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anjine themselves whether they make conscience of performing it. By this means the daily devotions in the family might partly answer the end of homilies or instructions.
Who does not see, that the natural consequences of such an economy, constantly kept up in houses, are likely to be the promoting of fidelity in domestics, obedience in children, and drawing down the Divine blessing upon families; and, on the contrary, that a society, in which no regard is shown to the Supreme Being, is not likely to be blest with the Divine favour or protection?
That all devotions in which others are joined with the person who utters them, even in a private family, are better pre-composed than spoken extempore, seems to me very clear. There are extremely few, even among men of the best abilities, who are capable of uttering fuently, and without hesitation, tautology, or some kind of impropriety, an unstudied speech of any length. And that a speech made in public to God himself, should be ill-digested, must be owned to be very gross. For it is evident, ihat in such a case, the speaker, instead of leading along with him the devotion of his hearers, must confound and distract it. And it seems enough in any reason, that the speaker have the manner and delivery to attend to, without
his being obliged at the same time to study the matter. The supplication of a single person by himself, is, in my opinion, more properly presented in his own thoughts or words, than in those of any other; though the reading
, of books of devotion are useful helps to those whose thoughts want to be helped out.
What ean be more rational, more sublime, or more delightful, than for a dependant creature to raise his thoughts to his Creator! to fill his mind with a sense of the present Divinity ! to pour forth his soul before Him who made it? What so great an honour can an humble mortal enjoy, as to be allowed to speak to God? What exercise can the rational soul engage in, so worthy the exertion of its noblest powers and faculties, as addressing the Majesty of Heaven? How can it, in this present state, approach so near to the Author of its being, or rise to an enjoyment so much resembling the beatic vision, as by this sublime converse with the Omnipresent Deity ? To strell the thought with the infinite greatness of the Object of worship; to consider one's self as addressing that tremendous Power whose word produced the universe; to think that one is going to prostrate bis soul before Him who formed it, who is to be its judge, and has the power of disposing of it for eternity ! - What can be conceived so wonderfully awful and striking ? But to reflect, that the glorious object of worship, though infinitely exalted above the adoration of angels and archangels, is yet ready to hear, and bestow happiness upon the meanest of his rational creatures; to think that the humble petition of the sincere penitent will not be rejected ; that the poor and needy are no more beneath leis notice, or out of the reach of his goodness, than the rich and the mighty; what can be more comfortable? If God is the awful Judge of mankind, he is also the merciful Father of mankind. If his eye is too pure to behold presumptuous vice without abhorrence, and too piercing to be deceived by the most artful hypocrisy ; it is also open to look with pity upon the prostrate mourner, and his goodness ready to forgive the humble penitent what he cannot forgive himself.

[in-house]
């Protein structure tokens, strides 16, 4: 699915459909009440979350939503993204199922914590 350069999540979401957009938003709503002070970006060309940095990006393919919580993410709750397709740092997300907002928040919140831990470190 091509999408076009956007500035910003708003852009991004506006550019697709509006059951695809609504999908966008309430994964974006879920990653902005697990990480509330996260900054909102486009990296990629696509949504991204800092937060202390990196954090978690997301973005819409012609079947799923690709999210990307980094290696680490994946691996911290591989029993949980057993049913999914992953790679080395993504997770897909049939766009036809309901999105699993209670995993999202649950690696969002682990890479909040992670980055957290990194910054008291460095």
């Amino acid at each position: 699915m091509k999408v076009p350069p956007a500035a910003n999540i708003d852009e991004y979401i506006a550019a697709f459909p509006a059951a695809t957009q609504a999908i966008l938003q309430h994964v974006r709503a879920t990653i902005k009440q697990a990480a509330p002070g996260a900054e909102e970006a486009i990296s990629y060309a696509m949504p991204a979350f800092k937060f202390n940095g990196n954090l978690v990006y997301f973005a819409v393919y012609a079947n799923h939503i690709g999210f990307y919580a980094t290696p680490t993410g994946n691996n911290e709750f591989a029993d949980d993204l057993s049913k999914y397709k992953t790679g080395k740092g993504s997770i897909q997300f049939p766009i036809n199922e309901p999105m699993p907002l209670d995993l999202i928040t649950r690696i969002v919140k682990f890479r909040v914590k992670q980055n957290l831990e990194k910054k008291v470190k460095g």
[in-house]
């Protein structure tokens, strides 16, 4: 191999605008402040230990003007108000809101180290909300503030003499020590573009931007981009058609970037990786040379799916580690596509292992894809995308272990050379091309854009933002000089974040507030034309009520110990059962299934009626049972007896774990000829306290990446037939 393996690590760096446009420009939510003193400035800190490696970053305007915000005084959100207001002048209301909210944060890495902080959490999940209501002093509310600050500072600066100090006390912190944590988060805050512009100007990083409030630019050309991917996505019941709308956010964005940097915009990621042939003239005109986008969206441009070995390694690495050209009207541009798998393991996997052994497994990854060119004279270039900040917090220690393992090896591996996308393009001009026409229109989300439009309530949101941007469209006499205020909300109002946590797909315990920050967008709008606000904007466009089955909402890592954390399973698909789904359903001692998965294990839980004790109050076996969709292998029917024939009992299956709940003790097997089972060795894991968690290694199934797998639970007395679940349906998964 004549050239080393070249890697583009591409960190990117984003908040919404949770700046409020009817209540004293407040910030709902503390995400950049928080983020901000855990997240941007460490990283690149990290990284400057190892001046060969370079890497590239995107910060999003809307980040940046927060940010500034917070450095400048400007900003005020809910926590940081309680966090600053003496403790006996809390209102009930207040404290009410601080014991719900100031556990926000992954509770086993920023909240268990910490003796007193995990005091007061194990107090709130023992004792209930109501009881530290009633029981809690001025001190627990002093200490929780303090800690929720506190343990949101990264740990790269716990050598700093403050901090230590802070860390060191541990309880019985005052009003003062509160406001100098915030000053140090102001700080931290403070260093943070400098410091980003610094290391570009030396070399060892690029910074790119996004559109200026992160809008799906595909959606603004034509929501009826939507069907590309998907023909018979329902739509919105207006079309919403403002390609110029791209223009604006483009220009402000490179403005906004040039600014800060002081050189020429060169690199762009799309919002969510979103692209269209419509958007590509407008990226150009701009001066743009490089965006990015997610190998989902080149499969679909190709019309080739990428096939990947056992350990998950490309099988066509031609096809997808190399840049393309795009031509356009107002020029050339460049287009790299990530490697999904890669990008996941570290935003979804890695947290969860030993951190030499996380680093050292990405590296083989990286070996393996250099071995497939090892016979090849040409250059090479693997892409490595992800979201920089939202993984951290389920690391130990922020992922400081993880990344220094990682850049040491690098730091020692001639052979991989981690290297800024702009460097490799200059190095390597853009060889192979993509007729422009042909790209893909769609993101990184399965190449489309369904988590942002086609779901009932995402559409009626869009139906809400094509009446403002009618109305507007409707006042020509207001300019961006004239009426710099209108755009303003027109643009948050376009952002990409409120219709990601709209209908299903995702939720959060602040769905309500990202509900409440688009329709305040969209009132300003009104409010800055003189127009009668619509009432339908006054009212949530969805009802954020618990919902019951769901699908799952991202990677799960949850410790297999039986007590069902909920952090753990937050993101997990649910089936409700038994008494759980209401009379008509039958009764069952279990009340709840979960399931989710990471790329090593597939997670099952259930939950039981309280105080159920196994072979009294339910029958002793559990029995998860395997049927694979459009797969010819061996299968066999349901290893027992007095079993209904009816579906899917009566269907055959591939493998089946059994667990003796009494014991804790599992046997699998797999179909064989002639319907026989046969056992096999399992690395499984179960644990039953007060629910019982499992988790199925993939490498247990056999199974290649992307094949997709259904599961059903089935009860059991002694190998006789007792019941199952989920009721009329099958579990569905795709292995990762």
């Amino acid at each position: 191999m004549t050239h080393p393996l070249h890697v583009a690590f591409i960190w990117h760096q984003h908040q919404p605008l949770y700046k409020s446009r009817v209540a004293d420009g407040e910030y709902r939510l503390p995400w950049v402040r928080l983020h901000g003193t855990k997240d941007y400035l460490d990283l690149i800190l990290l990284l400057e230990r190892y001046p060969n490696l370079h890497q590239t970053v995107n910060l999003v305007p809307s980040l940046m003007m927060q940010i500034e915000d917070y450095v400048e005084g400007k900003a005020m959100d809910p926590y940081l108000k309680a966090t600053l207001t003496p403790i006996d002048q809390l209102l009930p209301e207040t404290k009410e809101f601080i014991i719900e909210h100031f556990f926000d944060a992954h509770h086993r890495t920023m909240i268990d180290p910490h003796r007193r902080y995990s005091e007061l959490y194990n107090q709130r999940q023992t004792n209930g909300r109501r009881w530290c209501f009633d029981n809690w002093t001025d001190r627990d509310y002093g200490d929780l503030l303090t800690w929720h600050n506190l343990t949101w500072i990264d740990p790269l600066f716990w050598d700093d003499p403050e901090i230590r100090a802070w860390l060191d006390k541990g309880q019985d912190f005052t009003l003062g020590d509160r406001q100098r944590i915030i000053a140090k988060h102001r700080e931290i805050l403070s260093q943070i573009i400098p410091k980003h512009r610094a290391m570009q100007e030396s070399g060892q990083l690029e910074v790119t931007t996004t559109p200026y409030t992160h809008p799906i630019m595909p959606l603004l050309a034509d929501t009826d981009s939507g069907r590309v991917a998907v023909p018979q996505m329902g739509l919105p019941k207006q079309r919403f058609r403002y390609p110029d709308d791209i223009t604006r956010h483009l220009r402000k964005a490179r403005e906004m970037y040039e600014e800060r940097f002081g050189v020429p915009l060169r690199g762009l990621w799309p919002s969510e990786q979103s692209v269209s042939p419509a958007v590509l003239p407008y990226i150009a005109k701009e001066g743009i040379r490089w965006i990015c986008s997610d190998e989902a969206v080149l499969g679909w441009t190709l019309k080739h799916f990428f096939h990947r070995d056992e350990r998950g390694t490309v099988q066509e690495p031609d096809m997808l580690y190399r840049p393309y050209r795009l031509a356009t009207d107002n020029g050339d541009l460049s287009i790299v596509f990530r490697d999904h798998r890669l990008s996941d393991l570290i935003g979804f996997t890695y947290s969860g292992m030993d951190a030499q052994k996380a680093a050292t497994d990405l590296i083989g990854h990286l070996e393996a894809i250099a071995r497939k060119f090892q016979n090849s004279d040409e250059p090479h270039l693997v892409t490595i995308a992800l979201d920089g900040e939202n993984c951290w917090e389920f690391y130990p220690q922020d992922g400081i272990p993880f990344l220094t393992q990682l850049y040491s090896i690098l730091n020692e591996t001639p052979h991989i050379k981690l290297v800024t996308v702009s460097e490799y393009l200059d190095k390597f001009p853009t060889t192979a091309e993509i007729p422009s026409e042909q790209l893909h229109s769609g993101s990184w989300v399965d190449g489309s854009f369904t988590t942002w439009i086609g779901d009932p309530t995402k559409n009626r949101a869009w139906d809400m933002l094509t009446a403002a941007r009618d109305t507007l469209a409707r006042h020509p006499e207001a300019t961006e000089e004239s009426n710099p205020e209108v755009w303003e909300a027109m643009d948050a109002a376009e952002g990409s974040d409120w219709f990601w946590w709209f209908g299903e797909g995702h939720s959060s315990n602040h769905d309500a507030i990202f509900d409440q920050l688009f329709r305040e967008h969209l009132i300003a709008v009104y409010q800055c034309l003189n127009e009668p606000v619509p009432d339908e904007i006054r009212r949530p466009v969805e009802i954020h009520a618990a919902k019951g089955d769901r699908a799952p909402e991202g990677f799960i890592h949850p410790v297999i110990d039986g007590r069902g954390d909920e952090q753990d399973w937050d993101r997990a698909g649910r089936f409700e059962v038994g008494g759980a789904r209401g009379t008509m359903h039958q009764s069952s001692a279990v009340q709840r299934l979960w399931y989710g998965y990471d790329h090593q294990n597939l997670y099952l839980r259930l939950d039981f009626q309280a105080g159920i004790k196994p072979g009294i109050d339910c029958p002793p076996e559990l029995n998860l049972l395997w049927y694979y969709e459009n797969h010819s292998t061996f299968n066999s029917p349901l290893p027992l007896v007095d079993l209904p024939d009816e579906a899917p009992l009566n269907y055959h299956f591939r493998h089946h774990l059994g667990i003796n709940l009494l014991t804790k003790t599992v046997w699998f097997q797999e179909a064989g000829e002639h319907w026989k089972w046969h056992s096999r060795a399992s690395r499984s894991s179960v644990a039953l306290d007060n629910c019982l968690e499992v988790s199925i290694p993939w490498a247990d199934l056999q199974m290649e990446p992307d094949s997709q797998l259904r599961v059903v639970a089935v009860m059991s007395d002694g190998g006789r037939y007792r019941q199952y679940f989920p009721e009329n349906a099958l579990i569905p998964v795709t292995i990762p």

Be no longer, unthinking mortal, so much thy own enemy as to exclude thyself from the highest honour thy nature is capable of. Aspire to the sublime bappiness of conversing with thy Maker. Enlarge thy narrow mind to take in the thought of Him for whom thou art made. Call forth all that is within thee to magnify and praise Him. Humble thyself to the dust, in the contemplation of his unequalled Majesty. Open the inmost recesses of thy soul to Him who gave it being. Expose to Him, who knows thy frame, thy weaknesses, and thy faults. Think not to conceal or palliate them before that Eye which is not to be deceived. Hast thou offended ? Make no delay to confess before thy Creator and thy Judge what he already knows. Though he already knows thy folly, he expects thy own confession of it, and that thou deprecate his vengeance. Though he may already have thoughts of mercy for thee, it is only on condition that thou humbly implore it, and by repentance and amendment show thyself worthy of it. Art thou weak and helpless? If thou knowest thyself, thou feelest it. Address thyself then to Him who is almighty, that his power may support thee. Art thou ignorant and short-sighted? If thou dost not think thyself so, thou art blind indeed. Apply then to Hiin, whose knowledge is infinite, that thou mayest be "wise in his wisdom. Ărt thou in want of all things? If thou thinkest otherwise, thou art wretched indeed. Have recourse then to him who is the Lord of all things, and is possessed of inexhaustible riches. If thou hast a just sense of thy own state, if thou hast proper conceptions of thy Creator and Judge, or if thou hast a soul capable of any thought worthy the dignity of a reasonable immortal nature, thou wilt make it thy greatest delight to worship and adore Him, whom to serve is the glory of the brightest seraph in the celestial regions.